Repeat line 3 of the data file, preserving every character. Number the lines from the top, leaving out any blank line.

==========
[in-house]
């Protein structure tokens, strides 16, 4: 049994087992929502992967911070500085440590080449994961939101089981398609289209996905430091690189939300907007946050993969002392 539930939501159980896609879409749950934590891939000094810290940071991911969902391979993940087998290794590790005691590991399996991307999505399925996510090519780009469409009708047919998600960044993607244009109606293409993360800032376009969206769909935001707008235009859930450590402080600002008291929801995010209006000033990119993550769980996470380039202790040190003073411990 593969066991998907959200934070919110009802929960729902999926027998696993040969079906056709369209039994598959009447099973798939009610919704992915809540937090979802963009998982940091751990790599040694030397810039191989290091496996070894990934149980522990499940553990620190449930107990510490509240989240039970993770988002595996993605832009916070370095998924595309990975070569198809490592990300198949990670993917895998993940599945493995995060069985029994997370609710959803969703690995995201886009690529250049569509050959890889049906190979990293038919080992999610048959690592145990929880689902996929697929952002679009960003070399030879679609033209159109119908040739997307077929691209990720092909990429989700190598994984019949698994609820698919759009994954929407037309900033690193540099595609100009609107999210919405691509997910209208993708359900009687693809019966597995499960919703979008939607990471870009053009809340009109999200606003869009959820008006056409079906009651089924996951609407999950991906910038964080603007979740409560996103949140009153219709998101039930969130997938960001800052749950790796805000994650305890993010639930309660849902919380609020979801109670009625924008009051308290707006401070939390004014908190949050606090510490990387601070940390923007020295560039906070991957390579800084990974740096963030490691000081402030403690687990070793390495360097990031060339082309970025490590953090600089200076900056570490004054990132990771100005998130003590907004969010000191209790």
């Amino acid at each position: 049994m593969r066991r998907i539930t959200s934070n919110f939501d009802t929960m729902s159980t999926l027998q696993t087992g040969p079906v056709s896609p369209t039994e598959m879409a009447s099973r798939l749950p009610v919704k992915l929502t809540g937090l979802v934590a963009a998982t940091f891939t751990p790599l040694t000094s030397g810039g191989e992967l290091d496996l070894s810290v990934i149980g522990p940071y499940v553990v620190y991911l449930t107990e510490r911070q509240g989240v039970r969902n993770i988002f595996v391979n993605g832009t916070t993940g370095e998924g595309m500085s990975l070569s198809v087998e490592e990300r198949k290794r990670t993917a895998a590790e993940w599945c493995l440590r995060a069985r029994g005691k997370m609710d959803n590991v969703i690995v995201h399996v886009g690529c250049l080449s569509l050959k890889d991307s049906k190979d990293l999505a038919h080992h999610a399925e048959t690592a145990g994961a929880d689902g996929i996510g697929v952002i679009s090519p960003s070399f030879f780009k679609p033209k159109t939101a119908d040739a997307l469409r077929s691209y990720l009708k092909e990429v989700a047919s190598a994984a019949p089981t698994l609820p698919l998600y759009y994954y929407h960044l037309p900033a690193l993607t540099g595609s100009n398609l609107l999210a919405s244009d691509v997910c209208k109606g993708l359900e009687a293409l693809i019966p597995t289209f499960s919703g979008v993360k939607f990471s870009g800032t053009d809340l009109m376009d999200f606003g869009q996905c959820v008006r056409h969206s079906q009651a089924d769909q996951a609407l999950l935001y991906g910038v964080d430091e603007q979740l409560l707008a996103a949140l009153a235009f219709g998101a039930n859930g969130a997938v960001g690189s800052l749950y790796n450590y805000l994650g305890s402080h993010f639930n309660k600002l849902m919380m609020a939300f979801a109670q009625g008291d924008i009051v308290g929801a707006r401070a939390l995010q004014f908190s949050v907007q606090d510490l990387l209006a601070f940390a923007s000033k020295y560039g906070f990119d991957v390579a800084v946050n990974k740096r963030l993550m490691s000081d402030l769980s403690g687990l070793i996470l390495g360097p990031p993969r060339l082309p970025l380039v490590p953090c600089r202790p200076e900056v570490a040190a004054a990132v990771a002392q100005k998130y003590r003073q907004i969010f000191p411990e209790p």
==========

């Amino acid at each position: 049994m593969r066991r998907i539930t959200s934070n919110f939501d009802t929960m729902s159980t999926l027998q696993t087992g040969p079906v056709s896609p369209t039994e598959m879409a009447s099973r798939l749950p009610v919704k992915l929502t809540g937090l979802v934590a963009a998982t940091f891939t751990p790599l040694t000094s030397g810039g191989e992967l290091d496996l070894s810290v990934i149980g522990p940071y499940v553990v620190y991911l449930t107990e510490r911070q509240g989240v039970r969902n993770i988002f595996v391979n993605g832009t916070t993940g370095e998924g595309m500085s990975l070569s198809v087998e490592e990300r198949k290794r990670t993917a895998a590790e993940w599945c493995l440590r995060a069985r029994g005691k997370m609710d959803n590991v969703i690995v995201h399996v886009g690529c250049l080449s569509l050959k890889d991307s049906k190979d990293l999505a038919h080992h999610a399925e048959t690592a145990g994961a929880d689902g996929i996510g697929v952002i679009s090519p960003s070399f030879f780009k679609p033209k159109t939101a119908d040739a997307l469409r077929s691209y990720l009708k092909e990429v989700a047919s190598a994984a019949p089981t698994l609820p698919l998600y759009y994954y929407h960044l037309p900033a690193l993607t540099g595609s100009n398609l609107l999210a919405s244009d691509v997910c209208k109606g993708l359900e009687a293409l693809i019966p597995t289209f499960s919703g979008v993360k939607f990471s870009g800032t053009d809340l009109m376009d999200f606003g869009q996905c959820v008006r056409h969206s079906q009651a089924d769909q996951a609407l999950l935001y991906g910038v964080d430091e603007q979740l409560l707008a996103a949140l009153a235009f219709g998101a039930n859930g969130a997938v960001g690189s800052l749950y790796n450590y805000l994650g305890s402080h993010f639930n309660k600002l849902m919380m609020a939300f979801a109670q009625g008291d924008i009051v308290g929801a707006r401070a939390l995010q004014f908190s949050v907007q606090d510490l990387l209006a601070f940390a923007s000033k020295y560039g906070f990119d991957v390579a800084v946050n990974k740096r963030l993550m490691s000081d402030l769980s403690g687990l070793i996470l390495g360097p990031p993969r060339l082309p970025l380039v490590p953090c600089r202790p200076e900056v570490a040190a004054a990132v990771a002392q100005k998130y003590r003073q907004i969010f000191p411990e209790p």